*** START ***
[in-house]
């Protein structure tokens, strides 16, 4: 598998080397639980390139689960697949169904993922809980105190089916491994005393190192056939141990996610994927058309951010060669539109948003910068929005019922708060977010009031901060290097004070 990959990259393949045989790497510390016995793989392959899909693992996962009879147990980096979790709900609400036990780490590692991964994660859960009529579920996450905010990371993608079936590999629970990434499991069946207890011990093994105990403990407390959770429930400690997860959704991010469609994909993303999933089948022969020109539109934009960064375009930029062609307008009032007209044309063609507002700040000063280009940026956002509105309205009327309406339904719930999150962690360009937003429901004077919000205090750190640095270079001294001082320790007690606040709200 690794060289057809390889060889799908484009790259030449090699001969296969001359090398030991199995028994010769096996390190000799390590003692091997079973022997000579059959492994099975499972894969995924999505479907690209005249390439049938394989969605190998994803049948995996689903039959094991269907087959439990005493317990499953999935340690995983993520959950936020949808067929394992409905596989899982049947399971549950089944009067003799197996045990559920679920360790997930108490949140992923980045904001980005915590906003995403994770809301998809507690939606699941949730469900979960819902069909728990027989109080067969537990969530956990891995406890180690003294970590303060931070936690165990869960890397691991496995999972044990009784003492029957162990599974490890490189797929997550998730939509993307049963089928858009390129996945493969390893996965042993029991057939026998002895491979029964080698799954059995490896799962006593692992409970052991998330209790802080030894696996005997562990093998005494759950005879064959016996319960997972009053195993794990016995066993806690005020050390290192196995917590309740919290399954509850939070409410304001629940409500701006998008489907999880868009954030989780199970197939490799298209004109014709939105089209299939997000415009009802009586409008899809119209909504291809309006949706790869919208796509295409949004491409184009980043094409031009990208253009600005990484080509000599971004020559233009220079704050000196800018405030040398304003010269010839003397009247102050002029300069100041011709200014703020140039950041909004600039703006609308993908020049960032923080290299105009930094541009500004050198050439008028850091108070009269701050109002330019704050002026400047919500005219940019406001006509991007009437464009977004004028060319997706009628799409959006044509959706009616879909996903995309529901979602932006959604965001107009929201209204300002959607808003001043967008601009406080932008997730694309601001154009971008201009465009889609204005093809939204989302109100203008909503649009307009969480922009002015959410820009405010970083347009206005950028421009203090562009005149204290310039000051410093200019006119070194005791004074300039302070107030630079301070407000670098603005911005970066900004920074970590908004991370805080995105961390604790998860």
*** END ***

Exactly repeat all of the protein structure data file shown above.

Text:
[in-house]
């Protein structure tokens, strides 16, 4: 598998080397639980390139689960697949169904993922809980105190089916491994005393190192056939141990996610994927058309951010060669539109948003910068929005019922708060977010009031901060290097004070 990959990259393949045989790497510390016995793989392959899909693992996962009879147990980096979790709900609400036990780490590692991964994660859960009529579920996450905010990371993608079936590999629970990434499991069946207890011990093994105990403990407390959770429930400690997860959704991010469609994909993303999933089948022969020109539109934009960064375009930029062609307008009032007209044309063609507002700040000063280009940026956002509105309205009327309406339904719930999150962690360009937003429901004077919000205090750190640095270079001294001082320790007690606040709200 690794060289057809390889060889799908484009790259030449090699001969296969001359090398030991199995028994010769096996390190000799390590003692091997079973022997000579059959492994099975499972894969995924999505479907690209005249390439049938394989969605190998994803049948995996689903039959094991269907087959439990005493317990499953999935340690995983993520959950936020949808067929394992409905596989899982049947399971549950089944009067003799197996045990559920679920360790997930108490949140992923980045904001980005915590906003995403994770809301998809507690939606699941949730469900979960819902069909728990027989109080067969537990969530956990891995406890180690003294970590303060931070936690165990869960890397691991496995999972044990009784003492029957162990599974490890490189797929997550998730939509993307049963089928858009390129996945493969390893996965042993029991057939026998002895491979029964080698799954059995490896799962006593692992409970052991998330209790802080030894696996005997562990093998005494759950005879064959016996319960997972009053195993794990016995066993806690005020050390290192196995917590309740919290399954509850939070409410304001629940409500701006998008489907999880868009954030989780199970197939490799298209004109014709939105089209299939997000415009009802009586409008899809119209909504291809309006949706790869919208796509295409949004491409184009980043094409031009990208253009600005990484080509000599971004020559233009220079704050000196800018405030040398304003010269010839003397009247102050002029300069100041011709200014703020140039950041909004600039703006609308993908020049960032923080290299105009930094541009500004050198050439008028850091108070009269701050109002330019704050002026400047919500005219940019406001006509991007009437464009977004004028060319997706009628799409959006044509959706009616879909996903995309529901979602932006959604965001107009929201209204300002959607808003001043967008601009406080932008997730694309601001154009971008201009465009889609204005093809939204989302109100203008909503649009307009969480922009002015959410820009405010970083347009206005950028421009203090562009005149204290310039000051410093200019006119070194005791004074300039302070107030630079301070407000670098603005911005970066900004920074970590908004991370805080995105961390604790998860």